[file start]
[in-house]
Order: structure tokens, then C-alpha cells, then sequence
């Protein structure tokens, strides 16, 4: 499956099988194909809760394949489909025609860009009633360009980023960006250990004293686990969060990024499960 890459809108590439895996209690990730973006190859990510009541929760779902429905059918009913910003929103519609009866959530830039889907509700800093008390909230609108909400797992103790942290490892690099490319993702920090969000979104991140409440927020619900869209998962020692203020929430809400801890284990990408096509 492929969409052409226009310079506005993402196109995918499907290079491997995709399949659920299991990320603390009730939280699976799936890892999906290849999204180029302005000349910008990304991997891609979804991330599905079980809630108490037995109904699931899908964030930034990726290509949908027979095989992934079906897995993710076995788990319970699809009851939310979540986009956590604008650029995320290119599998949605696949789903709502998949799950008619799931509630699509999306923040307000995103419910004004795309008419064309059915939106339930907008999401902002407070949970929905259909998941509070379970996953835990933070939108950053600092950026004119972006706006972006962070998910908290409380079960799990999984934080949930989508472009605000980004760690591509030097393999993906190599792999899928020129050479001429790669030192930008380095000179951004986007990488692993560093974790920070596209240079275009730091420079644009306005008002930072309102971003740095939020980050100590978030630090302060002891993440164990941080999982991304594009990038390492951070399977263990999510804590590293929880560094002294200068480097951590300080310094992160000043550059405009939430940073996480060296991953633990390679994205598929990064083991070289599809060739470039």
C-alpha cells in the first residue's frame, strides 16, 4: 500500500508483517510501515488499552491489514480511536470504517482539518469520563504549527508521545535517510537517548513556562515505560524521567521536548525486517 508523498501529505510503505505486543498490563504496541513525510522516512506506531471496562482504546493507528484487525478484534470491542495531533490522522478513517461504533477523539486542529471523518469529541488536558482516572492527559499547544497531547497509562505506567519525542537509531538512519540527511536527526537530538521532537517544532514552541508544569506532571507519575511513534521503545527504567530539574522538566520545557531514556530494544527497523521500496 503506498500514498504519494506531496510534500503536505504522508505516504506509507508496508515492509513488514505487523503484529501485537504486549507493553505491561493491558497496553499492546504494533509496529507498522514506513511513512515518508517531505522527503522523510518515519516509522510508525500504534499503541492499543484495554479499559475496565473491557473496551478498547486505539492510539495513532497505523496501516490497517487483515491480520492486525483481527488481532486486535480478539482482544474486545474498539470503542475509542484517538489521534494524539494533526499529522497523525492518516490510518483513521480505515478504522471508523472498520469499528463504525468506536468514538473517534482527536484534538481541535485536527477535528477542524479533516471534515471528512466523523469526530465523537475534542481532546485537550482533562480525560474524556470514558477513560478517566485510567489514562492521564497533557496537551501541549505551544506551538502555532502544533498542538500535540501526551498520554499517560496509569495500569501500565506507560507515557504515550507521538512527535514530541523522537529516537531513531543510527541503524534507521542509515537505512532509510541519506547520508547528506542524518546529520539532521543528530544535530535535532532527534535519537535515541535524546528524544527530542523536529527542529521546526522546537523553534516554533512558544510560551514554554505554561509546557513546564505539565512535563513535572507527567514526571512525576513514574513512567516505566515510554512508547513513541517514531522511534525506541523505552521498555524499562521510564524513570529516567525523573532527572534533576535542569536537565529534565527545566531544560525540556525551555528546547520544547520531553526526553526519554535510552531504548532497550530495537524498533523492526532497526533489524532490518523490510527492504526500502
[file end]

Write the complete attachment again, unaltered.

[in-house]
Order: structure tokens, then C-alpha cells, then sequence
């Protein structure tokens, strides 16, 4: 499956099988194909809760394949489909025609860009009633360009980023960006250990004293686990969060990024499960 890459809108590439895996209690990730973006190859990510009541929760779902429905059918009913910003929103519609009866959530830039889907509700800093008390909230609108909400797992103790942290490892690099490319993702920090969000979104991140409440927020619900869209998962020692203020929430809400801890284990990408096509 492929969409052409226009310079506005993402196109995918499907290079491997995709399949659920299991990320603390009730939280699976799936890892999906290849999204180029302005000349910008990304991997891609979804991330599905079980809630108490037995109904699931899908964030930034990726290509949908027979095989992934079906897995993710076995788990319970699809009851939310979540986009956590604008650029995320290119599998949605696949789903709502998949799950008619799931509630699509999306923040307000995103419910004004795309008419064309059915939106339930907008999401902002407070949970929905259909998941509070379970996953835990933070939108950053600092950026004119972006706006972006962070998910908290409380079960799990999984934080949930989508472009605000980004760690591509030097393999993906190599792999899928020129050479001429790669030192930008380095000179951004986007990488692993560093974790920070596209240079275009730091420079644009306005008002930072309102971003740095939020980050100590978030630090302060002891993440164990941080999982991304594009990038390492951070399977263990999510804590590293929880560094002294200068480097951590300080310094992160000043550059405009939430940073996480060296991953633990390679994205598929990064083991070289599809060739470039």
C-alpha cells in the first residue's frame, strides 16, 4: 500500500508483517510501515488499552491489514480511536470504517482539518469520563504549527508521545535517510537517548513556562515505560524521567521536548525486517 508523498501529505510503505505486543498490563504496541513525510522516512506506531471496562482504546493507528484487525478484534470491542495531533490522522478513517461504533477523539486542529471523518469529541488536558482516572492527559499547544497531547497509562505506567519525542537509531538512519540527511536527526537530538521532537517544532514552541508544569506532571507519575511513534521503545527504567530539574522538566520545557531514556530494544527497523521500496 503506498500514498504519494506531496510534500503536505504522508505516504506509507508496508515492509513488514505487523503484529501485537504486549507493553505491561493491558497496553499492546504494533509496529507498522514506513511513512515518508517531505522527503522523510518515519516509522510508525500504534499503541492499543484495554479499559475496565473491557473496551478498547486505539492510539495513532497505523496501516490497517487483515491480520492486525483481527488481532486486535480478539482482544474486545474498539470503542475509542484517538489521534494524539494533526499529522497523525492518516490510518483513521480505515478504522471508523472498520469499528463504525468506536468514538473517534482527536484534538481541535485536527477535528477542524479533516471534515471528512466523523469526530465523537475534542481532546485537550482533562480525560474524556470514558477513560478517566485510567489514562492521564497533557496537551501541549505551544506551538502555532502544533498542538500535540501526551498520554499517560496509569495500569501500565506507560507515557504515550507521538512527535514530541523522537529516537531513531543510527541503524534507521542509515537505512532509510541519506547520508547528506542524518546529520539532521543528530544535530535535532532527534535519537535515541535524546528524544527530542523536529527542529521546526522546537523553534516554533512558544510560551514554554505554561509546557513546564505539565512535563513535572507527567514526571512525576513514574513512567516505566515510554512508547513513541517514531522511534525506541523505552521498555524499562521510564524513570529516567525523573532527572534533576535542569536537565529534565527545566531544560525540556525551555528546547520544547520531553526526553526519554535510552531504548532497550530495537524498533523492526532497526533489524532490518523490510527492504526500502